Wednesday, April 10, 2019

Another Hobbit Species In Southeast Asia

When I saw the headline, I figured it was an old report of the discovery of very archaic diminutive hominins on the island of Flores. But, I was wrong. The skeletal evidence is patchy, but this new discovery in the Philippines is from the same time period, in a similar habitat, in the same general region of the world as the hobbits of Flores (Homo floresiensis) from 60,000 years ago and seems rather similar. 
In a cave in the Philippines, scientists have discovered a new branch of the human family tree. 
At least 50,000 years ago, an extinct human species lived on what is now the island of Luzon, researchers reported on Wednesday. It’s possible that Homo luzonensis, as they’re calling the species, stoodless than three feet tall.
From the New York Times.

First impressions are that both the hobbits of the Philippines and the hobbits of Flores, are branches of a hominin species from Africa more archaic than Homo erectus such as Homo habilis.

They were still in the Philippines and Flores, in all probability, when modern humans at the dawn of the Upper Paleolithic era were finally colonizing Papua New Guinea and Australia by sea, and were having hybrid offspring with a branch of Denisovans (possibly from two separate populations both distinct from the Siberian ones from whom we have ancient DNA) who didn't admix with modern humans anywhere else at any other time. And did the Toba eruption somehow facilitate that expansion of modern humans (perhaps clearing an ecology space of Homo erectus in their path, or temporarily taming the jungle en route to which they were ill adapted).

The Denisovans, however, were probably not Homo floresiensis or Homo luzonensis or Homo erectus. Instead, they were a less basil species of the genus Homo more closely related to Neanderthals and probably just as intelligent. Also, Homo floresiensis and Homo luzonensis are probably not Homo erectus.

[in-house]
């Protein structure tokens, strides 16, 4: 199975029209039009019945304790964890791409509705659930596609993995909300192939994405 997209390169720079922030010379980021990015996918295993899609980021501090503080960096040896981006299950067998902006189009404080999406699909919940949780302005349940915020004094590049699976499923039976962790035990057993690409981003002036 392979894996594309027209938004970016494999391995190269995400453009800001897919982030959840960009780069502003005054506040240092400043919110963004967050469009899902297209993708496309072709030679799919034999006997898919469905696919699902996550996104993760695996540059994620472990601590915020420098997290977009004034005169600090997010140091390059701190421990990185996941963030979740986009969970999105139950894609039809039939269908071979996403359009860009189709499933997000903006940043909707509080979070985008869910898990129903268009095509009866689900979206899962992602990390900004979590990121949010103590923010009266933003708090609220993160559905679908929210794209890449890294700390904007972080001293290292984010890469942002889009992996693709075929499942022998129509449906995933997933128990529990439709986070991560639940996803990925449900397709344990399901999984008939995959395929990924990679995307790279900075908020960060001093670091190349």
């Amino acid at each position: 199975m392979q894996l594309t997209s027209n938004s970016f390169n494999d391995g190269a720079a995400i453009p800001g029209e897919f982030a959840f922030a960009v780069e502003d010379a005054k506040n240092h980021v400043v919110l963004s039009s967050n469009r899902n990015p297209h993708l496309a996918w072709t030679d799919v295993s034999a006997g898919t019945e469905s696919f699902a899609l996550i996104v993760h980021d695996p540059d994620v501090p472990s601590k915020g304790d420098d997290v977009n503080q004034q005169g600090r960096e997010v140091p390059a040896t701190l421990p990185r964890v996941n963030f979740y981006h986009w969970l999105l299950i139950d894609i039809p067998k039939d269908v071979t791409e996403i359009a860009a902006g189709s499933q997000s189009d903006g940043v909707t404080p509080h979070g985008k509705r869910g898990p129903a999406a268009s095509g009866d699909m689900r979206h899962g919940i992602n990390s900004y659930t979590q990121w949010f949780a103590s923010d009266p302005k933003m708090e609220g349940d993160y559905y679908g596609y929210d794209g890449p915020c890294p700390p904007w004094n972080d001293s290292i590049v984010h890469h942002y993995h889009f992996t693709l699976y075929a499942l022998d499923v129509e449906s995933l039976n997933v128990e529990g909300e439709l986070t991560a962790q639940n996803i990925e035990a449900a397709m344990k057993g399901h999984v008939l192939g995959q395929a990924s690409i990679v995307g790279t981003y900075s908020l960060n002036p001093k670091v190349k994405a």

Did they arrive with Homo erectus? Did they arrive with the Denisovans? Or were they an earlier first, pre-Homo erectus Out of Africa wave for our genus who were already in Southeast Asia and maybe East Asia as well, when Homo erectus, the Denivosans, and more than one wave of modern humans arrived after them? Are archaic skeletal remains in China really Denisovans? Did a meteor strike about 800,000 years ago in Southeast Asia, around the time of the earliest evidence of each of them in Southeast Asia, have something to do with their migration (e.g. freeing up previously occupied ecological space)?

The latter hypothesis seems to make more sense. Why would Homo erectus or the Denisovans bring them with them otherwise? 

The more plausible theory is that they were the first wave of hominins out of Africa, and were wiped out by later arriving Homo erectus everywhere west of the Wallace line which Homo erectus never managed to cross.

More from John Hawks:
D├ętroit and colleagues studied the details of the bones and teeth. Together, they represent a mash of features that are confusingly reminiscent of a huge range of other hominins, and together make for something new and hard to classify. The molars, for example, are small compared to every other known species, while the adjacent premolars, bizarrely, are not so small. The molar crowns have a simple, humanlike pattern, but the premolars bear resemblance to the larger teeth more typical in older species, including H. floresiensis and some early specimens of Homo erectus. Some premolars have three roots, as sometimes found in H. erectus and more distant human relatives. The toe and finger bones also seem different from modern humans: One finger bone is curved, and the toe doesn’t seem to have been able to bend upward at the ball of the foot as much as ours. In some ways, these bones resemble hominins that lived more than 2 million years ago, such as Lucy’s species, Australopithecus afarensis. No other known species shares the whole set of features found at Callao.

4 comments:

neo said...

does the article explain why it is called Homo luzonensis and not just Homo floresiensis in phillipines?


"The more plausible theory is that they were the first wave of hominins out of Africa,"

Australopithecus perhaps?

Homo floresiensis brain size and body size matches up well with Australopithecus

andrew said...

There isn't enough material in either case to confirm that it is the same species.

DDeden said...

Recall the two Narmada River Homo/Hominins of pygmy size, claimed to predate Mt Toba, and Tam Pa Ling cave tiny cranium in Laos. John Hawks has a good article in Sapiens.

Tom Bridgeland said...

The odd teeth and bones suggest they may be mixing samples of different species.